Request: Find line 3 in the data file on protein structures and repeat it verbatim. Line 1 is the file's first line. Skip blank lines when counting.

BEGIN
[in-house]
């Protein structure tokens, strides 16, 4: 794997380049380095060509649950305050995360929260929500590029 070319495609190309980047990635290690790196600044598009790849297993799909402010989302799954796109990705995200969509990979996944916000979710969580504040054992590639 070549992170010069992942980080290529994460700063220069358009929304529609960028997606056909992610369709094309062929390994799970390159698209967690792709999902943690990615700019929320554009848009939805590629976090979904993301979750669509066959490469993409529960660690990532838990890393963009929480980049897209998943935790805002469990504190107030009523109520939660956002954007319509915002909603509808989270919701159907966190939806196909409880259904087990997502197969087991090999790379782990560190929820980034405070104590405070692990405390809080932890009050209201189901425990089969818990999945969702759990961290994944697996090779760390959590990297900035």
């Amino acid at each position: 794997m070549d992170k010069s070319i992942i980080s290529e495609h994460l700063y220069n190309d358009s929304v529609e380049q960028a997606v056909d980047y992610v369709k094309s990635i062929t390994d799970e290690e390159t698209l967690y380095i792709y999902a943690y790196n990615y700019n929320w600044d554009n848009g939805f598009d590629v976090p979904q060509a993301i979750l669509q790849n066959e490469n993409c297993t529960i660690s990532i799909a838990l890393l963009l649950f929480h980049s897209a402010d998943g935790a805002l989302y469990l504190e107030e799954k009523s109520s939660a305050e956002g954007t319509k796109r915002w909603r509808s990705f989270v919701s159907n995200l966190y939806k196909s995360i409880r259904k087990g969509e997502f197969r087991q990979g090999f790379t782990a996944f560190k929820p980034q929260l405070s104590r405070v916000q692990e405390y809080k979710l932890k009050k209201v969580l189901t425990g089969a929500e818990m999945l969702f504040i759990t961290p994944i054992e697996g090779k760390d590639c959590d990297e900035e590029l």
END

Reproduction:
């Amino acid at each position: 794997m070549d992170k010069s070319i992942i980080s290529e495609h994460l700063y220069n190309d358009s929304v529609e380049q960028a997606v056909d980047y992610v369709k094309s990635i062929t390994d799970e290690e390159t698209l967690y380095i792709y999902a943690y790196n990615y700019n929320w600044d554009n848009g939805f598009d590629v976090p979904q060509a993301i979750l669509q790849n066959e490469n993409c297993t529960i660690s990532i799909a838990l890393l963009l649950f929480h980049s897209a402010d998943g935790a805002l989302y469990l504190e107030e799954k009523s109520s939660a305050e956002g954007t319509k796109r915002w909603r509808s990705f989270v919701s159907n995200l966190y939806k196909s995360i409880r259904k087990g969509e997502f197969r087991q990979g090999f790379t782990a996944f560190k929820p980034q929260l405070s104590r405070v916000q692990e405390y809080k979710l932890k009050k209201v969580l189901t425990g089969a929500e818990m999945l969702f504040i759990t961290p994944i054992e697996g090779k760390d590639c959590d990297e900035e590029l």